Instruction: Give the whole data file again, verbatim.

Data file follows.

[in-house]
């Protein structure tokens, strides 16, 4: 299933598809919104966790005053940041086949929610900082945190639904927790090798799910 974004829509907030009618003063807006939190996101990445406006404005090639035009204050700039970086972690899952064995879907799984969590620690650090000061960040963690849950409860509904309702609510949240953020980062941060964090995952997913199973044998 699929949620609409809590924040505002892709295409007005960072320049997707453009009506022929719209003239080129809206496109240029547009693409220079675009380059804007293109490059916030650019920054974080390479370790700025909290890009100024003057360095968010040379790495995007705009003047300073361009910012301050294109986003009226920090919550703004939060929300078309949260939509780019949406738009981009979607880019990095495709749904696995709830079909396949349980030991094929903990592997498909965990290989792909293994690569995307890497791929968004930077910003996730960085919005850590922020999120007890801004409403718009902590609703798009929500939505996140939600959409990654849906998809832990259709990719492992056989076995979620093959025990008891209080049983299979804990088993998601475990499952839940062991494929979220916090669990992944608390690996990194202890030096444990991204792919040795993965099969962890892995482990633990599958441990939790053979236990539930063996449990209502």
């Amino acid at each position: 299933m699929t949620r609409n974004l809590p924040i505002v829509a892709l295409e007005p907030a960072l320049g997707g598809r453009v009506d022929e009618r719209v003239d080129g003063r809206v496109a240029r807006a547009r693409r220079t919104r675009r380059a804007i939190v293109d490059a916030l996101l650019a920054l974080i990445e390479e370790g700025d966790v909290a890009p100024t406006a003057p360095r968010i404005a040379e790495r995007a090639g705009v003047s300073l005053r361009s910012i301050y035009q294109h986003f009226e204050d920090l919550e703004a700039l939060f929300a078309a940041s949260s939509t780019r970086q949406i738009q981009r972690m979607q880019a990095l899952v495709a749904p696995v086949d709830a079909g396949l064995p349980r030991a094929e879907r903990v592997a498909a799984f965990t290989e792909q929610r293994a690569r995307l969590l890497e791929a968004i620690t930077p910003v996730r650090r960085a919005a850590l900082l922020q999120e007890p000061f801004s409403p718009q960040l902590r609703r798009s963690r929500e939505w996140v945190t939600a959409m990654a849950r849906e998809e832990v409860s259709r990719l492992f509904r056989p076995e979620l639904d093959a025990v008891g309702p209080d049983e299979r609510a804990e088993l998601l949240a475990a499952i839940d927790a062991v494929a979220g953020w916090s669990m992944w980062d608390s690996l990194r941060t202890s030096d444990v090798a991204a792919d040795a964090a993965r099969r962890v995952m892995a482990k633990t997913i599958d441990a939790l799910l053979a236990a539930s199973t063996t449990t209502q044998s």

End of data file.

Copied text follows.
[in-house]
């Protein structure tokens, strides 16, 4: 299933598809919104966790005053940041086949929610900082945190639904927790090798799910 974004829509907030009618003063807006939190996101990445406006404005090639035009204050700039970086972690899952064995879907799984969590620690650090000061960040963690849950409860509904309702609510949240953020980062941060964090995952997913199973044998 699929949620609409809590924040505002892709295409007005960072320049997707453009009506022929719209003239080129809206496109240029547009693409220079675009380059804007293109490059916030650019920054974080390479370790700025909290890009100024003057360095968010040379790495995007705009003047300073361009910012301050294109986003009226920090919550703004939060929300078309949260939509780019949406738009981009979607880019990095495709749904696995709830079909396949349980030991094929903990592997498909965990290989792909293994690569995307890497791929968004930077910003996730960085919005850590922020999120007890801004409403718009902590609703798009929500939505996140939600959409990654849906998809832990259709990719492992056989076995979620093959025990008891209080049983299979804990088993998601475990499952839940062991494929979220916090669990992944608390690996990194202890030096444990991204792919040795993965099969962890892995482990633990599958441990939790053979236990539930063996449990209502």
């Amino acid at each position: 299933m699929t949620r609409n974004l809590p924040i505002v829509a892709l295409e007005p907030a960072l320049g997707g598809r453009v009506d022929e009618r719209v003239d080129g003063r809206v496109a240029r807006a547009r693409r220079t919104r675009r380059a804007i939190v293109d490059a916030l996101l650019a920054l974080i990445e390479e370790g700025d966790v909290a890009p100024t406006a003057p360095r968010i404005a040379e790495r995007a090639g705009v003047s300073l005053r361009s910012i301050y035009q294109h986003f009226e204050d920090l919550e703004a700039l939060f929300a078309a940041s949260s939509t780019r970086q949406i738009q981009r972690m979607q880019a990095l899952v495709a749904p696995v086949d709830a079909g396949l064995p349980r030991a094929e879907r903990v592997a498909a799984f965990t290989e792909q929610r293994a690569r995307l969590l890497e791929a968004i620690t930077p910003v996730r650090r960085a919005a850590l900082l922020q999120e007890p000061f801004s409403p718009q960040l902590r609703r798009s963690r929500e939505w996140v945190t939600a959409m990654a849950r849906e998809e832990v409860s259709r990719l492992f509904r056989p076995e979620l639904d093959a025990v008891g309702p209080d049983e299979r609510a804990e088993l998601l949240a475990a499952i839940d927790a062991v494929a979220g953020w916090s669990m992944w980062d608390s690996l990194r941060t202890s030096d444990v090798a991204a792919d040795a964090a993965r099969r962890v995952m892995a482990k633990t997913i599958d441990a939790l799910l053979a236990a539930s199973t063996t449990t209502q044998s």